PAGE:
July 26, 2015 |
Could electronic cigarettes help millions of smokers kick their lethal addiction, saving lives and benefiting all of society? The U.S. Food and Drug Administration's stated plan to begin regulating e-cigs this summer has renewed debate over tobacco "harm reduction. " The idea is that some smokers can't or won't quit, even if they want to. By replacing their cigarettes with e-cigs - which deliver nicotine but eliminate carbon monoxide, tar, and other toxic chemicals found in tobacco smoke - they'll be better off, and so will the public.
April 12, 2015 |
Commonwealth Court on Friday upheld a year-old lower-court decision that restored $125.8 million in tobacco-settlement money to Pennsylvania. The money had been stripped from the state's share of a 2003 payment under the landmark 1998 agreement by major tobacco companies to compensate states for their health-care costs related to smoking. "We are very pleased with the Commonwealth Court's decision, which ensures the terms of the [master settlement agreement] are followed by the arbitration panel and that Pennsylvania is fairly treated under the terms of the agreement," Attorney General Kathleen G. Kane said in a statement.
June 22, 2014 |
A proposal for the University of Pennsylvania to divest its $7.7 billion endowment from tobacco stocks died Friday without a vote by the board of trustees. Board chairman David L. Cohen said tobacco does not qualify as a "moral evil" - a criterion for divestment under Penn's policy - even though it causes serious health problems. "Let me be clear," Cohen said on the floor of the trustees meeting on campus Friday, "I am no friend of tobacco. I don't use tobacco products. I've never used tobacco products.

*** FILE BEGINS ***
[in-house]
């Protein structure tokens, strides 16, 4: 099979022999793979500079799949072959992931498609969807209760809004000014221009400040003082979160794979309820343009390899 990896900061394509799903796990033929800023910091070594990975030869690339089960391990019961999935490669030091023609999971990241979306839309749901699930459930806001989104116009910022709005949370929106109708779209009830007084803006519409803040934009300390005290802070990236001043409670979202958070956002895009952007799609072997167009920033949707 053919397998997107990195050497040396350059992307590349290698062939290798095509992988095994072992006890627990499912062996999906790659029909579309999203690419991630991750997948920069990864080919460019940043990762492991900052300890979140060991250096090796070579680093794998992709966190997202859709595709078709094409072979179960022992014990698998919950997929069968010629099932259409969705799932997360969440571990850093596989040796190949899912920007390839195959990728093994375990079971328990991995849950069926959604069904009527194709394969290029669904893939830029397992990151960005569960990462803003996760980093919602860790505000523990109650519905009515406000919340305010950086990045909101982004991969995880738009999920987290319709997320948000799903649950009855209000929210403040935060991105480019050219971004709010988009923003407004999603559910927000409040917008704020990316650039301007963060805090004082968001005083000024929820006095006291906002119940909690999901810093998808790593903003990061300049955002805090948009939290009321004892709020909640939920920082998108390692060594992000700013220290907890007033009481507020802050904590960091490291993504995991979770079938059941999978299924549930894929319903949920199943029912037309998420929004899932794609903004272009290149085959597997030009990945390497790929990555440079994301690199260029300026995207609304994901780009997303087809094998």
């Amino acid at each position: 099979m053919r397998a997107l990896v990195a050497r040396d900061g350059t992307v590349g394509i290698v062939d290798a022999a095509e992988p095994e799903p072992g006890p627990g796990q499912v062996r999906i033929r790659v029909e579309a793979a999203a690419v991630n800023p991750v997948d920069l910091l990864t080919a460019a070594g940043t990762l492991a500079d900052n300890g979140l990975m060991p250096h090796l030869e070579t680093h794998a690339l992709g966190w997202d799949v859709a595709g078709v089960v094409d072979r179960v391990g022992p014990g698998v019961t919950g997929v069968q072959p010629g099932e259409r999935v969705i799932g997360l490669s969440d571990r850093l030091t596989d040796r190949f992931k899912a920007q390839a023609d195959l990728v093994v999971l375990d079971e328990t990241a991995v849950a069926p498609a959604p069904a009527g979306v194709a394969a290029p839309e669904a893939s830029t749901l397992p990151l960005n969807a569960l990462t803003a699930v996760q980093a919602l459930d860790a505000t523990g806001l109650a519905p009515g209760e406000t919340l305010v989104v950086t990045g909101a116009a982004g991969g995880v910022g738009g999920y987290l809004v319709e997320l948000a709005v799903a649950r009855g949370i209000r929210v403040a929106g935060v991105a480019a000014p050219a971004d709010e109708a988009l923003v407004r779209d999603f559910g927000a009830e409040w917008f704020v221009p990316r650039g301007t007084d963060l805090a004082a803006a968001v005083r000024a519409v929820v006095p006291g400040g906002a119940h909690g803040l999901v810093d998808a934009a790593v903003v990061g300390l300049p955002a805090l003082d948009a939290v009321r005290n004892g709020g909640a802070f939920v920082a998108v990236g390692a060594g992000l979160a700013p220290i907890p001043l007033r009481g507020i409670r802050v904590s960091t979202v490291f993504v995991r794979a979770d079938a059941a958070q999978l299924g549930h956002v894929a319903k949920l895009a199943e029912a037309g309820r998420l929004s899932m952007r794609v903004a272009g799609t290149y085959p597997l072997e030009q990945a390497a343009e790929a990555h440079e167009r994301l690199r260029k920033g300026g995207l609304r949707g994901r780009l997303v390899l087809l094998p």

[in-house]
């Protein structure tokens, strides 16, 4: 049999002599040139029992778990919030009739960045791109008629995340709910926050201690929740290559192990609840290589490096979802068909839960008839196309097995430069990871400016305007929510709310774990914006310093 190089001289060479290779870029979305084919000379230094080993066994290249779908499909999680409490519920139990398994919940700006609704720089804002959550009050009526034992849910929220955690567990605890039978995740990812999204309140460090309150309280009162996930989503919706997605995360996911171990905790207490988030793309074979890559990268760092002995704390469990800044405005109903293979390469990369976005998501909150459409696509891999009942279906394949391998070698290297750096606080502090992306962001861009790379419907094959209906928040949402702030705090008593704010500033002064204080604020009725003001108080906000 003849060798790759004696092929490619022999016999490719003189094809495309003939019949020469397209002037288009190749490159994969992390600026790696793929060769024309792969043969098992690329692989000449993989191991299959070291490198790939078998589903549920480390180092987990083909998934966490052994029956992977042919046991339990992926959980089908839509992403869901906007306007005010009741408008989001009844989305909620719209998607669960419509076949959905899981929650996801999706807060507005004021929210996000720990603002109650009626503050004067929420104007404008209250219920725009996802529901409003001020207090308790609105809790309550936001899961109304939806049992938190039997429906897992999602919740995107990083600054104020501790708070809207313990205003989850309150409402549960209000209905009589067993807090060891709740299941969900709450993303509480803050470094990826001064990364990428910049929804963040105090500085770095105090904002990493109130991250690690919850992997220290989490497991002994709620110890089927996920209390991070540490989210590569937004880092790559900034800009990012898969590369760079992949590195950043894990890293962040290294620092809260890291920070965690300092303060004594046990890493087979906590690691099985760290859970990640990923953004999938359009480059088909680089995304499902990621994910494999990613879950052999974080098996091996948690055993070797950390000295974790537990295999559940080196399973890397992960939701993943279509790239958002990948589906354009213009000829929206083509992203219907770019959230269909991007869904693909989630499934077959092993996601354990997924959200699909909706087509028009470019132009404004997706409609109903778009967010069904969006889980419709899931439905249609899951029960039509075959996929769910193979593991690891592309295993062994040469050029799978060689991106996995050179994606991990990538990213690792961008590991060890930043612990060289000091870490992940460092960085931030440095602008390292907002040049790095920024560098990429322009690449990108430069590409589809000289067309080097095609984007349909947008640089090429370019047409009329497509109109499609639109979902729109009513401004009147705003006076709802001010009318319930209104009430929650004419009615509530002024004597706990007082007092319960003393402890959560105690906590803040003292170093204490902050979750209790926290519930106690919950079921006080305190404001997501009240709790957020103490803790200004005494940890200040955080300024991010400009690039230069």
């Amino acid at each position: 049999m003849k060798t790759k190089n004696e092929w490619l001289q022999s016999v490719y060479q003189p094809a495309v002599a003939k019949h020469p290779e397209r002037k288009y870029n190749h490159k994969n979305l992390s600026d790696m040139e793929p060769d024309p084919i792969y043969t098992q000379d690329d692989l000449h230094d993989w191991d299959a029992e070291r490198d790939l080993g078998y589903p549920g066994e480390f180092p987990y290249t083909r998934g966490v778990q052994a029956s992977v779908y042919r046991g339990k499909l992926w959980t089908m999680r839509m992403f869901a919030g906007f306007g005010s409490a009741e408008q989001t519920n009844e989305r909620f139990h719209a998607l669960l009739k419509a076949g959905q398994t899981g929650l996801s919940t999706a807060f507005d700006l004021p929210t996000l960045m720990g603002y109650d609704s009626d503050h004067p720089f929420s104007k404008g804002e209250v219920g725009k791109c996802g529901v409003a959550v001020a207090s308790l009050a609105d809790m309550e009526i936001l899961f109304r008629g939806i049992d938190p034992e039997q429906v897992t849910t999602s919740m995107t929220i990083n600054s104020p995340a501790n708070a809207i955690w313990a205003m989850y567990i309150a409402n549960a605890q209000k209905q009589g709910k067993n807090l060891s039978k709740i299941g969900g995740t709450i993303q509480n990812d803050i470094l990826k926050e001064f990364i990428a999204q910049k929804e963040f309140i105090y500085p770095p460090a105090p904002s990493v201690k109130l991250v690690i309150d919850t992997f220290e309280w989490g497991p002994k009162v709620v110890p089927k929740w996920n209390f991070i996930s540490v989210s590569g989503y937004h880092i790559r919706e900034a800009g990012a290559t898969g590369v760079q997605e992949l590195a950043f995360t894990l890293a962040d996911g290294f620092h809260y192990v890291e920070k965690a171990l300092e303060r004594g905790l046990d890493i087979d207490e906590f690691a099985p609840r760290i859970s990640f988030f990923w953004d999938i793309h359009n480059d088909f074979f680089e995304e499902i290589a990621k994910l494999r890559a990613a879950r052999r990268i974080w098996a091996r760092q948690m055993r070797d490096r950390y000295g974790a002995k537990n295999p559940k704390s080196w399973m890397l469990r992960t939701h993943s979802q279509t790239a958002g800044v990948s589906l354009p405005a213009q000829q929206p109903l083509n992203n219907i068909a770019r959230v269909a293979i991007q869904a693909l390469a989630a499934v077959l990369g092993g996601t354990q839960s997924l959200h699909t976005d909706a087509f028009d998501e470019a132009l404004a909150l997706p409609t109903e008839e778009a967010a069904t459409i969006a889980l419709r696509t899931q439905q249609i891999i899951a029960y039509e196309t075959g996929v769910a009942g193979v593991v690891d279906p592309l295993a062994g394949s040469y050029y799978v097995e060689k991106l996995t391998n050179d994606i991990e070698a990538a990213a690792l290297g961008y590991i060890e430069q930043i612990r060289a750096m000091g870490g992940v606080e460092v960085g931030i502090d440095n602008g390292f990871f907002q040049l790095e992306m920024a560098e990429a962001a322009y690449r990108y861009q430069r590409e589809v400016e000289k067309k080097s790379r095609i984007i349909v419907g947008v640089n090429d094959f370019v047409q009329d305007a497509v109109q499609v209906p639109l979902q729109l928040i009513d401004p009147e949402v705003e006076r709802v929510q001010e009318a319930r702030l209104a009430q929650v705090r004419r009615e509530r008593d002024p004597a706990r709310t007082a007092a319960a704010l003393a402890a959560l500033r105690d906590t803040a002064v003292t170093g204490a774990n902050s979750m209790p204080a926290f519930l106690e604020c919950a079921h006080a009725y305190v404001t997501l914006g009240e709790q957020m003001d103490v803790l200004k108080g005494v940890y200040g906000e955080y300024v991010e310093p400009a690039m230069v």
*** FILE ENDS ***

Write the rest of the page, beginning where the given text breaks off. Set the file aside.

August 27, 2013 |
No matter what else is sold at Philadelphia's corner stores, gas stations, and convenience stores, if they're licensed to sell tobacco, the main message on signs outside those stores is this: Buy cigarettes. So says a new study that finds the prevalence of those stores, and that message, in low-income areas helps the tobacco industry reach children in those neighborhoods long before they're old enough to legally buy its products. The study, being released Monday by the University of Pennsylvania School of Design and the city Department of Public Health, also found the stores where tobacco marketing is heaviest tend to advertise and display sugary beverages, candy, and chips - while healthier alternatives such as water, diet soda, and low-fat milk are rarely advertised, if at all. "It's stunning the number of tobacco outlets there are in Philadelphia," said Amy Hillier, an associate professor of city and regional planning at Penn's School of Design who directed a team of a dozen students and community members who set out to visit 4,639 licensed tobacco retailers over eight months starting in 2011 and ending in 2012.
December 14, 2012 |